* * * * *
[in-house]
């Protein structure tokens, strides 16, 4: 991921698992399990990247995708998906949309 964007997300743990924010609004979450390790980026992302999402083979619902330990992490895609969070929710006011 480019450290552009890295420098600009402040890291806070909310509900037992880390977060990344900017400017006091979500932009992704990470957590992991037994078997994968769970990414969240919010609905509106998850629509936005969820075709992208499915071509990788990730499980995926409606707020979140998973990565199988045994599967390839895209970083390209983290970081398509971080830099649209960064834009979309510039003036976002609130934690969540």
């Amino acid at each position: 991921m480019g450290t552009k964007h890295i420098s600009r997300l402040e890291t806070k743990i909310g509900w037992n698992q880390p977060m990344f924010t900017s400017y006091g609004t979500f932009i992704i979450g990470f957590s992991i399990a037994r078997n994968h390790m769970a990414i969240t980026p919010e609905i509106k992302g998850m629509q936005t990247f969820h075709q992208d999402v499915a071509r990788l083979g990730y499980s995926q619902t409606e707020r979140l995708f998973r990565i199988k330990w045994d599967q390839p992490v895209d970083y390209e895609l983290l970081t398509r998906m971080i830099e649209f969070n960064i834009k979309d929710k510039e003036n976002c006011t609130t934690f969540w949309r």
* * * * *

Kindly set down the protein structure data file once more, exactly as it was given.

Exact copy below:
[in-house]
């Protein structure tokens, strides 16, 4: 991921698992399990990247995708998906949309 964007997300743990924010609004979450390790980026992302999402083979619902330990992490895609969070929710006011 480019450290552009890295420098600009402040890291806070909310509900037992880390977060990344900017400017006091979500932009992704990470957590992991037994078997994968769970990414969240919010609905509106998850629509936005969820075709992208499915071509990788990730499980995926409606707020979140998973990565199988045994599967390839895209970083390209983290970081398509971080830099649209960064834009979309510039003036976002609130934690969540």
């Amino acid at each position: 991921m480019g450290t552009k964007h890295i420098s600009r997300l402040e890291t806070k743990i909310g509900w037992n698992q880390p977060m990344f924010t900017s400017y006091g609004t979500f932009i992704i979450g990470f957590s992991i399990a037994r078997n994968h390790m769970a990414i969240t980026p919010e609905i509106k992302g998850m629509q936005t990247f969820h075709q992208d999402v499915a071509r990788l083979g990730y499980s995926q619902t409606e707020r979140l995708f998973r990565i199988k330990w045994d599967q390839p992490v895209d970083y390209e895609l983290l970081t398509r998906m971080i830099e649209f969070n960064i834009k979309d929710k510039e003036n976002c006011t609130t934690f969540w949309r």